WAB | Anxious, Are We?

Takeaway:  Wabtec’s repurchase seems to reflect anxiety about its sagging share price.  Perhaps the Faiveley family is getting antsy about their discount to public holders. For long-term holders who liked the old Wabtec strategy, we do not see how a change in capital allocation is a positive signal. 

 

 

Choking on Good Burgundy

 

There are a few odd and noteworthy aspects of the buyback announced today.  First, it is utterly uncharacteristic for WAB.  Wabtec has had an acquisition driven growth strategy, and the 4Q15 buyback is much larger than the cumulative net buybacks over the last decade.  It is a major change in capital allocation, and one may limit post-Faiveley acquisition flexibility.  

 

Second, with the Faiveley deal closing expected at some point in 2016, cash is precious.  As we see it, WAB will need to come up with about $1 billion to close, with about $200 million of that currently in escrow.  The $365 million spent on the repurchase might have been put to better use, limiting the amount of debt that would be needed to fund the transaction. 

 

Finally, Faiveley’s public holders can elect Euro 100 per share, while the family is stuck taking 75% of their compensation in a fixed 1.125 ratio of WAB equity that has devalued since the deal was announced.  The family would be selling shares at – depending where one marks a WAB three-year mandatory convertible preferred of dubious liquidity – a 25% to 30% discount to public holders.  Is the Faiveley family finding that a bit hard to swallow, and perhaps pushing for revised terms?

 

 

Some Other Questions

  • Why change the capital allocation strategy?  The share price was at 4Q15 average levels through most of 2014 without a large buyback, so it is unlikely that management was attracted to the exceptional value.
  • Is the buyback a signal that business is great, and management wants to demonstrate confidence?  That seems a pretty clear, ‘no’.  We know that US Freight Rail equipment is going into storage, orders for new equipment are down, and that the international freight market is not robust. Backlogged orders may support activity in early 2016, but we do not believe that Wabtec management is highly optimistic about their market outlook.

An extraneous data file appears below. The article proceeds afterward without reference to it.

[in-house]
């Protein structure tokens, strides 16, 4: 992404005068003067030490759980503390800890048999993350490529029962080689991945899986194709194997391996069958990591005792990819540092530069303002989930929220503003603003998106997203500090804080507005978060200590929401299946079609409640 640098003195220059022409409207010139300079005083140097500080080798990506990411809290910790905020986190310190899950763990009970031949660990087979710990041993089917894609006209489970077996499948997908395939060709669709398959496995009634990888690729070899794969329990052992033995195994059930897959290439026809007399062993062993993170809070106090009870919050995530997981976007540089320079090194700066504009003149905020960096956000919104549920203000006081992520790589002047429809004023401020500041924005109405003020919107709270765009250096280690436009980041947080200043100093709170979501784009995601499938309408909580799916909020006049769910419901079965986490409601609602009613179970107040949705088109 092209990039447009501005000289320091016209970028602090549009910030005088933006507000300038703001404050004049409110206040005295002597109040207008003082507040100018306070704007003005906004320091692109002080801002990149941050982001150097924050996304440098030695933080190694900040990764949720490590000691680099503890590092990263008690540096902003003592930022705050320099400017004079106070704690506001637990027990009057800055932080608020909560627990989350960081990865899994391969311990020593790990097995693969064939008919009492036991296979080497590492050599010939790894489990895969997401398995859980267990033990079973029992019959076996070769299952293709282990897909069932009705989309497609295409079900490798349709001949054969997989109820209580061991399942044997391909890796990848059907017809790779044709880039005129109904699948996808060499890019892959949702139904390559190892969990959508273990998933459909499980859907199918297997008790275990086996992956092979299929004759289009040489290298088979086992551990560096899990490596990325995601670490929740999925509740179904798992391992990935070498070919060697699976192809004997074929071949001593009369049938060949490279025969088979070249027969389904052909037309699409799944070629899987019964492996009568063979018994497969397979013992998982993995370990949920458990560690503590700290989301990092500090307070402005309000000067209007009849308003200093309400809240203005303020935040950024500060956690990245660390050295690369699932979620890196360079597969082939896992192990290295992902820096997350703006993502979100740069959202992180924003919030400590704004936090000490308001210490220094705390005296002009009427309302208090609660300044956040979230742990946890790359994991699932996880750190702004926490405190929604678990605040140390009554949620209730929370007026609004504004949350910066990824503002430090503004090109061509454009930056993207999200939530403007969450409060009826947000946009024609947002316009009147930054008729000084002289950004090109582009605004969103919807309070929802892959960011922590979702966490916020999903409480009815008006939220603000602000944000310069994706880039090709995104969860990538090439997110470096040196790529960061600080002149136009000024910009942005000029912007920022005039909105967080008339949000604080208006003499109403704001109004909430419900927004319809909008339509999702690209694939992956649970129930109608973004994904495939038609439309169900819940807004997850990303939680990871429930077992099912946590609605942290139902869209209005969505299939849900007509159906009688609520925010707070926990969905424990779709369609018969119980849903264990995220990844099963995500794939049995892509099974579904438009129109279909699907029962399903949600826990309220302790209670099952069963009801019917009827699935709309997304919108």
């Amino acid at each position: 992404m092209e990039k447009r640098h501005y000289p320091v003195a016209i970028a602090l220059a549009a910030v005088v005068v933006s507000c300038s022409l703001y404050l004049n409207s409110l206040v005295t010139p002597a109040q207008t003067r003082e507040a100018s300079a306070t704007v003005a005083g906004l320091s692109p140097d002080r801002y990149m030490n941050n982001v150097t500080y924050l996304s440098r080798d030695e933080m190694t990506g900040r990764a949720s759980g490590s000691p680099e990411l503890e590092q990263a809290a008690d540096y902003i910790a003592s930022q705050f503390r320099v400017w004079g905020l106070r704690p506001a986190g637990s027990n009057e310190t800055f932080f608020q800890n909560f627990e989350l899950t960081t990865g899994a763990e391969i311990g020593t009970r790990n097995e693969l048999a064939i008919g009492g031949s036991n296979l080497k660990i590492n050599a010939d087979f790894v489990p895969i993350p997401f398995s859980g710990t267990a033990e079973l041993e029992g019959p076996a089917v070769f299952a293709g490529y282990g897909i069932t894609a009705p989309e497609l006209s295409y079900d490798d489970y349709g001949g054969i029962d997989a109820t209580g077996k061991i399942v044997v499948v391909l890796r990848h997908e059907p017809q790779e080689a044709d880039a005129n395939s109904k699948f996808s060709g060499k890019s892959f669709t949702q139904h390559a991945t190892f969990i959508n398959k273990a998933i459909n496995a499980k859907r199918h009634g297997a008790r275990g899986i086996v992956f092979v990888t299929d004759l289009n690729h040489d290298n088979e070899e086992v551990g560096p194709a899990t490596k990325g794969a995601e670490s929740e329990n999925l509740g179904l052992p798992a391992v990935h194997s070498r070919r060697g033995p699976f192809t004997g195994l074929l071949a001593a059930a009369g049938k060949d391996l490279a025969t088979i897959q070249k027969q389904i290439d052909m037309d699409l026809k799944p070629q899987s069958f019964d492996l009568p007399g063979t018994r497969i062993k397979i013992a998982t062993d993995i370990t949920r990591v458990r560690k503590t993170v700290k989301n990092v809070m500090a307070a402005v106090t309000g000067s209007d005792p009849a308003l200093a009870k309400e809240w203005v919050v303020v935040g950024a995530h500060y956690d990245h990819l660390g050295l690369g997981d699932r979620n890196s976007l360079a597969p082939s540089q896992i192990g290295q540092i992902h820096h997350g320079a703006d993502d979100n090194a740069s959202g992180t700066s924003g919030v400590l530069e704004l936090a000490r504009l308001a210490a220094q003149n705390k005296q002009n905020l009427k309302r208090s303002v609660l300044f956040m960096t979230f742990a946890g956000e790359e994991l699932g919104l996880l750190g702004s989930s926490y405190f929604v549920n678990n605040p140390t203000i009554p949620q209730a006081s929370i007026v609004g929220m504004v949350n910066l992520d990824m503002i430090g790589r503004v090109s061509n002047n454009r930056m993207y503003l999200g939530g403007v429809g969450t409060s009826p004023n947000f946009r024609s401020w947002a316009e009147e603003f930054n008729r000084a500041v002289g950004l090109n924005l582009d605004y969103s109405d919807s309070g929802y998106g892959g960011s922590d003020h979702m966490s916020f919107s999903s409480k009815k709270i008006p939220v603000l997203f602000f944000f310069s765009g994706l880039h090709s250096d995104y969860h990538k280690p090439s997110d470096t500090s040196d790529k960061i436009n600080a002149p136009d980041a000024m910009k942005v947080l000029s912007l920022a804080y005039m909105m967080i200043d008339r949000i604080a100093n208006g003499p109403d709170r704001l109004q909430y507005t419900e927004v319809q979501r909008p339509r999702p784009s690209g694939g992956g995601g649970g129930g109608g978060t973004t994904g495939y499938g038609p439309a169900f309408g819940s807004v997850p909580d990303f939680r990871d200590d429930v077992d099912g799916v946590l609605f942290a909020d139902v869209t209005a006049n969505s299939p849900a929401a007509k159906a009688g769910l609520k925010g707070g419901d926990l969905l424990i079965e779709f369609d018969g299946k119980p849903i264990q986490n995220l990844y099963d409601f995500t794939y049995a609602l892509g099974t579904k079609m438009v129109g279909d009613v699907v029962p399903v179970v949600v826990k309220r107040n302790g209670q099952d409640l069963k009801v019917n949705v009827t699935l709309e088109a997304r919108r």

• Does WAB just want to add additional leverage, not recognizing that this is likely the peak of the rail capital spending cycle?  We hope so.  In fairness, Wabtec has probably been underleveraged; that will change with the buyback & Faiveley merger.
  • Did the company want a lower share count to improve headline EPS guidance? Perhaps, but the market has not responded well to simplistic financial engineering of late.
  • Did the Faiveley family press the company to do something about its sagging share price?  That doesn’t seem out of the question.  If you were the Faiveley family, would you want to receive less than the public holders?

 

We may be asking the wrong question, but Wabtec management seemed to want a higher share price in the fourth quarter.  For long-term holders who liked the old Wabtec strategy, we do not see how a change in capital allocation strategy is a good signal.



Cartoon of the Day: Acrophobia

"Most people who are making a ton of money right now are focused on growth companies seeing accelerations," Hedgeye CEO Keith McCullough wrote in today's Early Look. "That’s what happens in Quad 1."

read more

People's Bank of China Spins China’s Bad-Loan Data

PBoC Deputy Governor Yi says China's non-performing loan problem has “pretty much stabilized." "Yi is spinning. China’s bad-debt problem remains serious," write Benn Steil and Emma Smith, Council on Foreign Relations.

read more

UnderArmour: 'I Am Much More Bearish Than I Was 3 Hours Ago'

“The consumer has a short memory.” Yes, Plank actually said this," writes Hedgeye Retail analyst Brian McGough. "Last time I heard such arrogance was Ron Johnson."

read more

Buffalo Wild Wings: Complacency & Lack of Leadership (by Howard Penney)

"Buffalo Wild Wings has been plagued by complacency and a continued lack of adequate leadership," writes Hedgeye Restaurants analyst Howard Penney.

read more

Todd Jordan on Las Vegas Sands Earnings

"The quarter actually beat lowered expectations. Overall, the mass segment performed well although base mass lagging is a concern," writes Hedgeye Gaming, Lodging & Leisure analyst Todd Jordan on Las Vegas Sands.

read more

An Update on Defense Spending by Lt. Gen Emo Gardner

"Congress' FY17 omnibus appropriation will fully fund the Pentagon's original budget request plus $15B of its $30B supplemental request," writes Hedgeye Potomac Defense Policy analyst Lt. Gen Emerson "Emo" Gardner USMC Ret.

read more

Got Process? Zero Hedge Sells Fear, Not Truth

Fear sells. Always has. Look no further than Zero Hedge.

read more

REPLAY: Review of $EXAS Earnings Call (A Hedgeye Best Idea Long)

Our Healthcare Team made a monster call to be long EXAS - hear their updated thoughts.

read more

Capital Brief: 5 Things to Watch Right Now In Washington

Here's a quick look at some key issues investors should keep an eye on from Hedgeye's JT Taylor and our team of Washington Policy analysts in D.C.

read more

Premium insight

[UNLOCKED] Today's Daily Trading Ranges

“If I could only have one thing of the many things we have it would be my daily ranges." Hedgeye CEO Keith McCullough said recently.

read more

We'll Say It Again: Leave Your Politics Out of Your Portfolio

If your politics dictates your portfolio positioning, the Democrats and #NeverTrump crowd out there have had a hell of a week.

read more